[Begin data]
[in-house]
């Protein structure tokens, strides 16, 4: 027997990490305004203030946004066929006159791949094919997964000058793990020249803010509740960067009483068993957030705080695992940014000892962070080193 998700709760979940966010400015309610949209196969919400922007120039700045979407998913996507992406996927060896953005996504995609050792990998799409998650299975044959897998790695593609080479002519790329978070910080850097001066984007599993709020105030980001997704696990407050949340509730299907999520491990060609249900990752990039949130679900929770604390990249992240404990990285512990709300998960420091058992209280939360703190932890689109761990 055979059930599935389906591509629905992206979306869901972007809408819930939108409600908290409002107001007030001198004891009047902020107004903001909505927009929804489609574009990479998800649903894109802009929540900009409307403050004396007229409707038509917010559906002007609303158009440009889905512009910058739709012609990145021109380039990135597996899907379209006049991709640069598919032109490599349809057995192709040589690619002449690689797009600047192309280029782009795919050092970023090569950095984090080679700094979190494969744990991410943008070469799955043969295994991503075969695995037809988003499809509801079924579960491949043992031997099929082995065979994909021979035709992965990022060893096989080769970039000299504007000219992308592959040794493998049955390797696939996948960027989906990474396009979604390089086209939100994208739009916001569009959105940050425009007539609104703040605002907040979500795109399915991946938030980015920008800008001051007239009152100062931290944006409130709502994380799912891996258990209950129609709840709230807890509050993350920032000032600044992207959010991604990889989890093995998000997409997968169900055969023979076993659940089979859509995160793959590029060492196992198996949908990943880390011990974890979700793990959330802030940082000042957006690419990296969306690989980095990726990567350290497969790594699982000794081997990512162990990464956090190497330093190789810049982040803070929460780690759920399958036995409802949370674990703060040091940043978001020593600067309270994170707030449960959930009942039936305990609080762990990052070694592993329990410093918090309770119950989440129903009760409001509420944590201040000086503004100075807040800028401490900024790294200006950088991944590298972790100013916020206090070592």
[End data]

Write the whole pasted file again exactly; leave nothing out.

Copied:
[in-house]
């Protein structure tokens, strides 16, 4: 027997990490305004203030946004066929006159791949094919997964000058793990020249803010509740960067009483068993957030705080695992940014000892962070080193 998700709760979940966010400015309610949209196969919400922007120039700045979407998913996507992406996927060896953005996504995609050792990998799409998650299975044959897998790695593609080479002519790329978070910080850097001066984007599993709020105030980001997704696990407050949340509730299907999520491990060609249900990752990039949130679900929770604390990249992240404990990285512990709300998960420091058992209280939360703190932890689109761990 055979059930599935389906591509629905992206979306869901972007809408819930939108409600908290409002107001007030001198004891009047902020107004903001909505927009929804489609574009990479998800649903894109802009929540900009409307403050004396007229409707038509917010559906002007609303158009440009889905512009910058739709012609990145021109380039990135597996899907379209006049991709640069598919032109490599349809057995192709040589690619002449690689797009600047192309280029782009795919050092970023090569950095984090080679700094979190494969744990991410943008070469799955043969295994991503075969695995037809988003499809509801079924579960491949043992031997099929082995065979994909021979035709992965990022060893096989080769970039000299504007000219992308592959040794493998049955390797696939996948960027989906990474396009979604390089086209939100994208739009916001569009959105940050425009007539609104703040605002907040979500795109399915991946938030980015920008800008001051007239009152100062931290944006409130709502994380799912891996258990209950129609709840709230807890509050993350920032000032600044992207959010991604990889989890093995998000997409997968169900055969023979076993659940089979859509995160793959590029060492196992198996949908990943880390011990974890979700793990959330802030940082000042957006690419990296969306690989980095990726990567350290497969790594699982000794081997990512162990990464956090190497330093190789810049982040803070929460780690759920399958036995409802949370674990703060040091940043978001020593600067309270994170707030449960959930009942039936305990609080762990990052070694592993329990410093918090309770119950989440129903009760409001509420944590201040000086503004100075807040800028401490900024790294200006950088991944590298972790100013916020206090070592």